Although flocks of hundreds of kererū used to be common in New Zealand skies,
their numbers have been declining at an alarming rate for many years. In some
areas their numbers have decrease by over 50% in the last 50 years.
The Kereru or native woodpigeon is New Zealandís only endemic pigeon.
It is probably the most important bird we have in New Zealand. Since the
demise of the Moa and Huia, the Kereru is the only surviving bird capable of
ingesting the large fruit and berries of over 70 New Zealand native trees and dispersing their seed.
Many trees such as miro, puriri, tawa and tairare are totally reliant on the Kereru for their
The reasons for their declining numbers are the destruction of their native bush
habitat by man, as well as the introduction of predators. A Kereru pair only
nest one egg at a time and that egg has a long incubation period of 28 days.
During this time, and for the 35 - 40 days that the chick remain in the nest, they are in danger
from possums, rats, stoats and cats. Some studies have found that fewer than 15
per cent of chicks survive long enough to become independent.
But the news
is not all bad. Recent surveys have indicated the Kereru is increasing in
numbers in some urban centres, particularly those with well established
gardens and effective pest control.
The traditional Kereru diet has always
been fruit and berries from native trees and also leaves when fruit is scarce.
This diet has now changed to include orchard fruits such as guavas, loquats, and plums.
Attracting Kereru to your backyard, and feeding them is probably one of the
biggest challenges a bird feeder can set themselves but the results are well
worth the effort. These are large magnificent birds whose aerobatic displays
during mating time have to be seen to be believed.
A source of water is the initial reason many Kereru are attracted to a backyard.
In the long, dry months of last summer, many people reported Kereru arriving
from local parks and reserves to use their bird baths. While any bird bath will
attract Kereru they, like most birds, are more likely to be attracted to the
sound of running water, so a water feature with a pump is the best when trying
to entice Kereru to your backyard. The bath you provide for these large birds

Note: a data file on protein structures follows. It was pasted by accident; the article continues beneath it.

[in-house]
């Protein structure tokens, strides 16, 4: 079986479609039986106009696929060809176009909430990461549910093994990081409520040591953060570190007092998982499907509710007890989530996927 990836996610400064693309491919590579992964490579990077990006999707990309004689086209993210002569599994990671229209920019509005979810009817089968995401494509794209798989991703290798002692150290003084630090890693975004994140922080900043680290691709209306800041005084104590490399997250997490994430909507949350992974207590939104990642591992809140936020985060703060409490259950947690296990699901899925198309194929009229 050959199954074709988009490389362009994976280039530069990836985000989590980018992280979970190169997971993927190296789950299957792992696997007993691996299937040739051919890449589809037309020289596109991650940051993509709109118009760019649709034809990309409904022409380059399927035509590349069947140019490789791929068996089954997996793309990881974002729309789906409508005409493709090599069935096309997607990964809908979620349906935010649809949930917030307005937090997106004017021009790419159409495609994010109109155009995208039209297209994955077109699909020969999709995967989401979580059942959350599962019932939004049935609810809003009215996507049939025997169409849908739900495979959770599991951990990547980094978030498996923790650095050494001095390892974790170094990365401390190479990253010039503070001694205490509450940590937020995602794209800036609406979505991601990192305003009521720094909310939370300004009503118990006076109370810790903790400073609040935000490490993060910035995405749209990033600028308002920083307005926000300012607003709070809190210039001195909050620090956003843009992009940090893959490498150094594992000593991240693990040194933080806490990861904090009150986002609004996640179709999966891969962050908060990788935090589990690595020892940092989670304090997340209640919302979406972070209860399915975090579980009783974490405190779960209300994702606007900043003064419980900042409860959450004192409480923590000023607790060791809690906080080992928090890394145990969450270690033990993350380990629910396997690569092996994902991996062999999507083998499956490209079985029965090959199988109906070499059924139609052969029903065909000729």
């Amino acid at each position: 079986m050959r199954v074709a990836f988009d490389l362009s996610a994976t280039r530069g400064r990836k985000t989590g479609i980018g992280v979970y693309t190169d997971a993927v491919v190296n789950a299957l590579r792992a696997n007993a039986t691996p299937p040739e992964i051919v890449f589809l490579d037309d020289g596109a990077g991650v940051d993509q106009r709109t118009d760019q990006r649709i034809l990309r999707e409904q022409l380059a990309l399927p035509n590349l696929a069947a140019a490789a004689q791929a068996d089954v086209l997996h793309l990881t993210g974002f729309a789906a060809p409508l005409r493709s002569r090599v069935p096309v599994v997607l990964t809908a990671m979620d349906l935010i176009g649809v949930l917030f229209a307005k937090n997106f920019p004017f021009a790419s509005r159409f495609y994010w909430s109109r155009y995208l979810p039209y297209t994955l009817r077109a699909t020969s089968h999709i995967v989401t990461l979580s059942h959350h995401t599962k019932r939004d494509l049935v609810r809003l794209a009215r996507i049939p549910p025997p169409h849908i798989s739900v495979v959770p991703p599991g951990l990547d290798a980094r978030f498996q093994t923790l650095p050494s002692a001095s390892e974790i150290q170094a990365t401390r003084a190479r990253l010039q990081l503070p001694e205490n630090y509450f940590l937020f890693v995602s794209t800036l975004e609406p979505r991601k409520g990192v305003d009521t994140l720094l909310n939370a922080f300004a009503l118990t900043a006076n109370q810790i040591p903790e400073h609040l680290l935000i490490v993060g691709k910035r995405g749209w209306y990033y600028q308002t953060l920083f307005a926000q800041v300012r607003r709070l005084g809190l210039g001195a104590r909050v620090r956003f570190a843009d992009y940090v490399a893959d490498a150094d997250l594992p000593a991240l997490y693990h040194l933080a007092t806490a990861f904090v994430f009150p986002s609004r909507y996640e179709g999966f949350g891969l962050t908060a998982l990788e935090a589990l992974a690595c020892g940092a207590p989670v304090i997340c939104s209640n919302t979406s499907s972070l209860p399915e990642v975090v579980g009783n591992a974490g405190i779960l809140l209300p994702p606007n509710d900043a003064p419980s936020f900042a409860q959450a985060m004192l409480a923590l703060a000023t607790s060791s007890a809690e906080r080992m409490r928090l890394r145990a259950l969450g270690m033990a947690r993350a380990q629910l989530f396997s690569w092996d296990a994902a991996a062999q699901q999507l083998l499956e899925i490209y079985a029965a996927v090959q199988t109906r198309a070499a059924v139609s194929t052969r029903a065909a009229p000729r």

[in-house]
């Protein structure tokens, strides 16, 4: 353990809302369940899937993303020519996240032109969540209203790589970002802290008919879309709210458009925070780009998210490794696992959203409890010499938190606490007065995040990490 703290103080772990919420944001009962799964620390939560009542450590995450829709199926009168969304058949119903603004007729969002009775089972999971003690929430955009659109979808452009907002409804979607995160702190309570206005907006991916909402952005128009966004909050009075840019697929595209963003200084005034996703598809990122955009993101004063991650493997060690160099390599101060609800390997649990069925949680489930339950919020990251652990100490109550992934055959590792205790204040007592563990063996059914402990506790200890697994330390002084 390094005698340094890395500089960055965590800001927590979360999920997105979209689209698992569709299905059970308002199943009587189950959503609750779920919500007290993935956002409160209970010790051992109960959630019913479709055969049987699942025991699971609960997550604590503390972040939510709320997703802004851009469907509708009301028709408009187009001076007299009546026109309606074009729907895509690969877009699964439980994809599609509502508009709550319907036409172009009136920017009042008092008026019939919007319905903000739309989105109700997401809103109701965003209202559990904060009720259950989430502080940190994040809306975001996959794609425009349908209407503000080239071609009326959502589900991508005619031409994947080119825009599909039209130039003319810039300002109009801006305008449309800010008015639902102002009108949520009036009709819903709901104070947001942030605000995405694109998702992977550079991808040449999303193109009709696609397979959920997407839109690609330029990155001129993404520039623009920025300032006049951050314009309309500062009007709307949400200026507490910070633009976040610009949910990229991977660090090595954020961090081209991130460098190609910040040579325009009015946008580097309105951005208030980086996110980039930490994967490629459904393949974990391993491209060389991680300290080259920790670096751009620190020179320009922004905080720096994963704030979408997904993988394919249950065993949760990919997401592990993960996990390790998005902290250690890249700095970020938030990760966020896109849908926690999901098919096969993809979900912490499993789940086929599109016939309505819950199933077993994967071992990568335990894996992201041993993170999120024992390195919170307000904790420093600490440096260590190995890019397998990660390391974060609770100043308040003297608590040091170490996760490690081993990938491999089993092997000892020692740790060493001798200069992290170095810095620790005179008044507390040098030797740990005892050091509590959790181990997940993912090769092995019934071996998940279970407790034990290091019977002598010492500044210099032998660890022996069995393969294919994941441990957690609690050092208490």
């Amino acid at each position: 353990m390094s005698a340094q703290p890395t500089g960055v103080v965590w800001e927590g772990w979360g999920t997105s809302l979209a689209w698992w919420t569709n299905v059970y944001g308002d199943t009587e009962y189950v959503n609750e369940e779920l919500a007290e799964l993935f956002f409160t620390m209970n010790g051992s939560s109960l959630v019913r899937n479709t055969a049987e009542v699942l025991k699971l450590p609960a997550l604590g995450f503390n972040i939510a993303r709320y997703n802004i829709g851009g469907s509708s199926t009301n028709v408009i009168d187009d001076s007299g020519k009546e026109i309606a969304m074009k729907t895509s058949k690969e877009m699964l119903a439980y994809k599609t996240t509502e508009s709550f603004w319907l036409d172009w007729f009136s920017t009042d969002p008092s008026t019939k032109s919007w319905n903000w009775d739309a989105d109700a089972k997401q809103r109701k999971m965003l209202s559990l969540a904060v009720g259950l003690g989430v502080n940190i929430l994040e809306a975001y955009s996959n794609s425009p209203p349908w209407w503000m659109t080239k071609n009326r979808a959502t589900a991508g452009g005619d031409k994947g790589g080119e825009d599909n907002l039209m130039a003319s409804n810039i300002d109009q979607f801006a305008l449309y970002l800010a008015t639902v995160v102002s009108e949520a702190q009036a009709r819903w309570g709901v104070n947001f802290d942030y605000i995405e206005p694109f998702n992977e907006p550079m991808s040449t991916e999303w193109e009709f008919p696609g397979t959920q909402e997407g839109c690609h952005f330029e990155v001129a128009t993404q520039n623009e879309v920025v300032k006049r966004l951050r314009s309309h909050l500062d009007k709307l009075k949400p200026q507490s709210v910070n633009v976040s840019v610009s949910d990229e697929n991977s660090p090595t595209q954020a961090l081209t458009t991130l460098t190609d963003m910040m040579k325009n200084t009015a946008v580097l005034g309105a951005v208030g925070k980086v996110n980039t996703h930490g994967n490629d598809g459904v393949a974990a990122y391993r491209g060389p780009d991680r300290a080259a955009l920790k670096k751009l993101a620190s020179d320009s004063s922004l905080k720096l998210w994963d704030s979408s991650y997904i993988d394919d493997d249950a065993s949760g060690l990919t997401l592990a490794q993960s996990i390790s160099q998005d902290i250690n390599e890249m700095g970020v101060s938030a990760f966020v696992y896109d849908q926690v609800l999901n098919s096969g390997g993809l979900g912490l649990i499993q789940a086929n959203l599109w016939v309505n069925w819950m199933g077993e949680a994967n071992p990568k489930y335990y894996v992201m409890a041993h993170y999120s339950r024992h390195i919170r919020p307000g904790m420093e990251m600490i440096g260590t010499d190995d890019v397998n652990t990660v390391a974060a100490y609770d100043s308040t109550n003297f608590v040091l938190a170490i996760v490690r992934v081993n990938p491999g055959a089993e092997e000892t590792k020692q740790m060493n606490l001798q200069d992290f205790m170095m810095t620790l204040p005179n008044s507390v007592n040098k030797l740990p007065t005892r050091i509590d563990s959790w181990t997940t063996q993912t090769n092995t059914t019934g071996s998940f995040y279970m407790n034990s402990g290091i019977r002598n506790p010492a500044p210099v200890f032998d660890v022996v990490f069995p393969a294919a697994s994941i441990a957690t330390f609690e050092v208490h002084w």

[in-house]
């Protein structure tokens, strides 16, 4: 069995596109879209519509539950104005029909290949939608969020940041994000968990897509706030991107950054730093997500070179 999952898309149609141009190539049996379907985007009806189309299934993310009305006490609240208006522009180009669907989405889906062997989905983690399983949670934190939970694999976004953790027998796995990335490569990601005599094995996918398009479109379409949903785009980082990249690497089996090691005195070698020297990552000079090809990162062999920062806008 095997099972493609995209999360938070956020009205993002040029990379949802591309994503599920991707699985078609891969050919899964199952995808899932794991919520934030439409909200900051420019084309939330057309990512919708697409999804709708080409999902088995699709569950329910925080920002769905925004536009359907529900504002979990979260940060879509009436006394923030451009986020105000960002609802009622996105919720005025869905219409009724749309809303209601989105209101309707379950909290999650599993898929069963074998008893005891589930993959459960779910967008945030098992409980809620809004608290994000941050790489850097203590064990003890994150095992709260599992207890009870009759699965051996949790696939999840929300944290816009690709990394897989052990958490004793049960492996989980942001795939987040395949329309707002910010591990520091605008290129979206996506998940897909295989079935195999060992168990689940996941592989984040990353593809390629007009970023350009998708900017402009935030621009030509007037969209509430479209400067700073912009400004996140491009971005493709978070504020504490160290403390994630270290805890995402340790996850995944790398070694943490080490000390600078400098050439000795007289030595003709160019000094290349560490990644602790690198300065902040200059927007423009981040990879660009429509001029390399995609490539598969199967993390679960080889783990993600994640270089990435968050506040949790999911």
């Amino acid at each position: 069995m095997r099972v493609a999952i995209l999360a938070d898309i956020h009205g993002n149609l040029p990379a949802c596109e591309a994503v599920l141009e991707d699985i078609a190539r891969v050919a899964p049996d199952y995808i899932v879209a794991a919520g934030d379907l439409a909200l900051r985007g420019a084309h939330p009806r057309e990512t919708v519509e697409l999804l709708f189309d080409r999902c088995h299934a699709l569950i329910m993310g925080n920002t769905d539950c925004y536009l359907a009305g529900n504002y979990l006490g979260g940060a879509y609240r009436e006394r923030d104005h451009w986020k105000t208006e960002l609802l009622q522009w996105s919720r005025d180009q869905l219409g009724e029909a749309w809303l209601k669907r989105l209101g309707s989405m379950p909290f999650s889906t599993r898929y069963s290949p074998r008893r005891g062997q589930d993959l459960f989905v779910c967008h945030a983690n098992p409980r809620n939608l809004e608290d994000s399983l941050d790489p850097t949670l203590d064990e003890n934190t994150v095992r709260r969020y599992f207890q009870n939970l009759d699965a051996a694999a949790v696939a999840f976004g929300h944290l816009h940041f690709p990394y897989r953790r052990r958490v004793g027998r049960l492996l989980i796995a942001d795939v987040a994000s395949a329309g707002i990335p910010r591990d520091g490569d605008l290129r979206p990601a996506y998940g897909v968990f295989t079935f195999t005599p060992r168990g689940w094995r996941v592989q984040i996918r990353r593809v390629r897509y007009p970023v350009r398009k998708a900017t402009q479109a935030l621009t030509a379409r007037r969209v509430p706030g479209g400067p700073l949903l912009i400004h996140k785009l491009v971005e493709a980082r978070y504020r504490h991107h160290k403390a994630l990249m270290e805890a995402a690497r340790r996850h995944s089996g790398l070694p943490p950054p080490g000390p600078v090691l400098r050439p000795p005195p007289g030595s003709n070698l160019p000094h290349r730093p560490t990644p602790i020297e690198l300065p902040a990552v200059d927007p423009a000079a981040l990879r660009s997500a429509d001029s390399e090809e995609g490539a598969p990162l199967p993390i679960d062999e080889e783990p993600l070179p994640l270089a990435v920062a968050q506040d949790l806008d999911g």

will need to be bigger and deeper than for most of your other visitors.
Tempting these birds to your feeder can be a long, slow process. These birds are
naturally shy so you will need to set up a garden
in a quiet
area of the garden, a couple of metres off the ground, with a metre long branch
attached to it so the birds can easily land.
The simplest food to offer them is
thawed frozen peas and corn, although many people have good results with plums
and red grapes. Once you have started feeding Kereru they also like pieces of
cut up bananas but you cant use these to attract them initially because they
don't recognize these as a food source.
Put the food in a shallow glass or clear plate. Being so shy, the Kereru wont
feed from any container where the sides block their view.
Kereru are happiest when they are perched on high branches where they can keep
a look out for any danger approaching. If you don't have a large tree in your
yard you can make them a substitute perch by attaching metre long branches to a
high pole (2.5 metres or higher). Try to use tree branches to make it appear as
natural as possible. One of our customers reports good results by using cheap
plastic foliage attached to the perches to improve the overall natural
The perch needs to be solidly built because these birds weigh around 650
grams, and they do not land gently. In the wild it is common to see branches
break under the weight of a landing Kereru.
When trying to attract specific wild birds
to your feeders the old adage "it pays to advertise" holds true. Any bird flying
around your neighbourhood will be attracted when they spot bushes and trees that
have edible fruit on, so you will greatly increase your chances by planting some
of these in your yard.
A good start is to take a walk around your neighbourhood local parks to see what
trees the Kereru are feeding in. Dusk is the best time to do this while all the
birds are out having their evening meal. The most attractive trees to the local
birds will obviously be the ones that they are already finding food in, so if
possible add these to your garden.
Most of the trees you will find in the local parks and reserves with Kereru feeding in them will be
large, slow growing natives which many people wont have the space or the
patience to grow, there are several natives you could consider. These include
the Kowhai, Nikau and Pigenwood.
Many exotic trees will not only take less time to become established but
also produce far more fruit than the natives. Loquat and Guava are good examples
of these, and both have the added advantage that they can be formed into a hedge
if space is a problem. Another fast growing food source is plum trees but I suspect kereru will be attracted by any berry or soft fruit small enough to
swallow in one gulp. Like most exotics, these trees all produce fruit on very
thin branches when they are young, so be prepared for many branch breakages when
the heavy Kereru lands on them.
If possible, try to plant away from houses and other buildings. Despite their
amazing aerobatic skills, Kereru are quite slow, clumsy flyers, especially at
low speed and when they have a full stomach. It is surprising how many injured
birds are found after having hit the side of buildings, or especially large
There are several organisations throughout
New Zealand that are dedicated to improving kereru habitats in their local
areas. If you are looking for more information on Kereru, specific to you
location, try these sites listed below: